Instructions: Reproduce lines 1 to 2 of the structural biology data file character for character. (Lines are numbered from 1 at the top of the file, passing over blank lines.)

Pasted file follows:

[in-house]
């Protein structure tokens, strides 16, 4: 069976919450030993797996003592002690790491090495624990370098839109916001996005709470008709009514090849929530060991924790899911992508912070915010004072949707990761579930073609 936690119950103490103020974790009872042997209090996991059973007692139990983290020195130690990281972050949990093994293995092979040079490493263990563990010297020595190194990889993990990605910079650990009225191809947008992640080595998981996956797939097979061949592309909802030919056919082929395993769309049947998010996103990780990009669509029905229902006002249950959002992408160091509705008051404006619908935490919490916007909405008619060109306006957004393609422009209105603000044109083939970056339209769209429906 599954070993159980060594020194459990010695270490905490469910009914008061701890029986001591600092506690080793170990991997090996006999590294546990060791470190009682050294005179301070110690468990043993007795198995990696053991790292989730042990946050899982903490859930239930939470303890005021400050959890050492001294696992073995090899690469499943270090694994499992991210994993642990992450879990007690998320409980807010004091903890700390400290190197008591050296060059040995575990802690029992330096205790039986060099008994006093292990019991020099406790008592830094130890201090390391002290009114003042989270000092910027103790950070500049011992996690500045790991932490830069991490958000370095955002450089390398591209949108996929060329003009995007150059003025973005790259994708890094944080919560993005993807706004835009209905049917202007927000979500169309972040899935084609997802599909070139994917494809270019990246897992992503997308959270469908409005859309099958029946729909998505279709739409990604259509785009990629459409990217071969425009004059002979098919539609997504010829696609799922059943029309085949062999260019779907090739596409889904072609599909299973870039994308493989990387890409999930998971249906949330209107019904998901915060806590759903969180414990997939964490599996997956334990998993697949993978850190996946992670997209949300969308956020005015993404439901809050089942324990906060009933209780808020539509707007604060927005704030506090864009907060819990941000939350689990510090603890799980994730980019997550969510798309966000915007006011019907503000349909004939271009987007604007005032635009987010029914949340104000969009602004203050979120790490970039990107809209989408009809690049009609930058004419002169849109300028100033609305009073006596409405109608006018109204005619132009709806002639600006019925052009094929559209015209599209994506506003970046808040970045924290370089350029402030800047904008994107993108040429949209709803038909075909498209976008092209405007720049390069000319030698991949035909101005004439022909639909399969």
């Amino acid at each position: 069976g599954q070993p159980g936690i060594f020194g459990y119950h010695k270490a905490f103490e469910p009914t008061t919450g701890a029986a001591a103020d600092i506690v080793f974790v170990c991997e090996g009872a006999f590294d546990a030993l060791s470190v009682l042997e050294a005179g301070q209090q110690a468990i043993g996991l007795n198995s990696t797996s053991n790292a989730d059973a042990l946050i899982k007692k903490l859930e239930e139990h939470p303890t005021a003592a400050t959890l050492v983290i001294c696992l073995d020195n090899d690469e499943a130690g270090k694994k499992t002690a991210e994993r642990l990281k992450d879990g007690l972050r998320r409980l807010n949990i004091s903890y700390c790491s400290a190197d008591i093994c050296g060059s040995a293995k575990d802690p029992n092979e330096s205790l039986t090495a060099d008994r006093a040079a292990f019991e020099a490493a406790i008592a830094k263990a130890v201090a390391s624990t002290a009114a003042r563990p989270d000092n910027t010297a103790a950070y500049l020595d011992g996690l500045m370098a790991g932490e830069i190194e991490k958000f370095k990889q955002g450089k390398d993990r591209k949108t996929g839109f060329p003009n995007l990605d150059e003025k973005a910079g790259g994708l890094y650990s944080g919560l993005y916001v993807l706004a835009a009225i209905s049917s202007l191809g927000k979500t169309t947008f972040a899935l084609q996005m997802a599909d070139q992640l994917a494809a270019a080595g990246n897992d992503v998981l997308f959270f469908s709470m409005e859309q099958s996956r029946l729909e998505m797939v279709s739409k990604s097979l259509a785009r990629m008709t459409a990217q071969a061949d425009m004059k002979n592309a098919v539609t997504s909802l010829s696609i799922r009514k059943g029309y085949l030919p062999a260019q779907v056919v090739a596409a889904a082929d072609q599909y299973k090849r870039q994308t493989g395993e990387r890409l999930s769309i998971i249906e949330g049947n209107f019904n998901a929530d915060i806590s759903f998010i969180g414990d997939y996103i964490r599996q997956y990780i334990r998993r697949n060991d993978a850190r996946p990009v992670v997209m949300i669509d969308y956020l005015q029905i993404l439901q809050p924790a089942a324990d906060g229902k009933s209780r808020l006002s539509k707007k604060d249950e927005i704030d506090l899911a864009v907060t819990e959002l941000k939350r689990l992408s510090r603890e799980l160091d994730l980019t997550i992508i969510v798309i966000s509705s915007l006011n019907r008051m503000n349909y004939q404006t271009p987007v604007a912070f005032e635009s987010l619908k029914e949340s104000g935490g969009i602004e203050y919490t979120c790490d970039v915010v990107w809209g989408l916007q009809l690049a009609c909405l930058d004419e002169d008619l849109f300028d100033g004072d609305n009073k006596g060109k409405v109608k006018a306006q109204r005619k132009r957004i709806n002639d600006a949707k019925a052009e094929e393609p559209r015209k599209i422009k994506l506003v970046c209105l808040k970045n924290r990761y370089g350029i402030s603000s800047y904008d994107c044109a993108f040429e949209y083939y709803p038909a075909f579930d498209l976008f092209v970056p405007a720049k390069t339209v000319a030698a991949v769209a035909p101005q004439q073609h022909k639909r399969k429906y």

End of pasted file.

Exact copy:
[in-house]
């Protein structure tokens, strides 16, 4: 069976919450030993797996003592002690790491090495624990370098839109916001996005709470008709009514090849929530060991924790899911992508912070915010004072949707990761579930073609 936690119950103490103020974790009872042997209090996991059973007692139990983290020195130690990281972050949990093994293995092979040079490493263990563990010297020595190194990889993990990605910079650990009225191809947008992640080595998981996956797939097979061949592309909802030919056919082929395993769309049947998010996103990780990009669509029905229902006002249950959002992408160091509705008051404006619908935490919490916007909405008619060109306006957004393609422009209105603000044109083939970056339209769209429906 599954070993159980060594020194459990010695270490905490469910009914008061701890029986001591600092506690080793170990991997090996006999590294546990060791470190009682050294005179301070110690468990043993007795198995990696053991790292989730042990946050899982903490859930239930939470303890005021400050959890050492001294696992073995090899690469499943270090694994499992991210994993642990992450879990007690998320409980807010004091903890700390400290190197008591050296060059040995575990802690029992330096205790039986060099008994006093292990019991020099406790008592830094130890201090390391002290009114003042989270000092910027103790950070500049011992996690500045790991932490830069991490958000370095955002450089390398591209949108996929060329003009995007150059003025973005790259994708890094944080919560993005993807706004835009209905049917202007927000979500169309972040899935084609997802599909070139994917494809270019990246897992992503997308959270469908409005859309099958029946729909998505279709739409990604259509785009990629459409990217071969425009004059002979098919539609997504010829696609799922059943029309085949062999260019779907090739596409889904072609599909299973870039994308493989990387890409999930998971249906949330209107019904998901915060806590759903969180414990997939964490599996997956334990998993697949993978850190996946992670997209949300969308956020005015993404439901809050089942324990906060009933209780808020539509707007604060927005704030506090864009907060819990941000939350689990510090603890799980994730980019997550969510798309966000915007006011019907503000349909004939271009987007604007005032635009987010029914949340104000969009602004203050979120790490970039990107809209989408009809690049009609930058004419002169849109300028100033609305009073006596409405109608006018109204005619132009709806002639600006019925052009094929559209015209599209994506506003970046808040970045924290370089350029402030800047904008994107993108040429949209709803038909075909498209976008092209405007720049390069000319030698991949035909101005004439022909639909399969």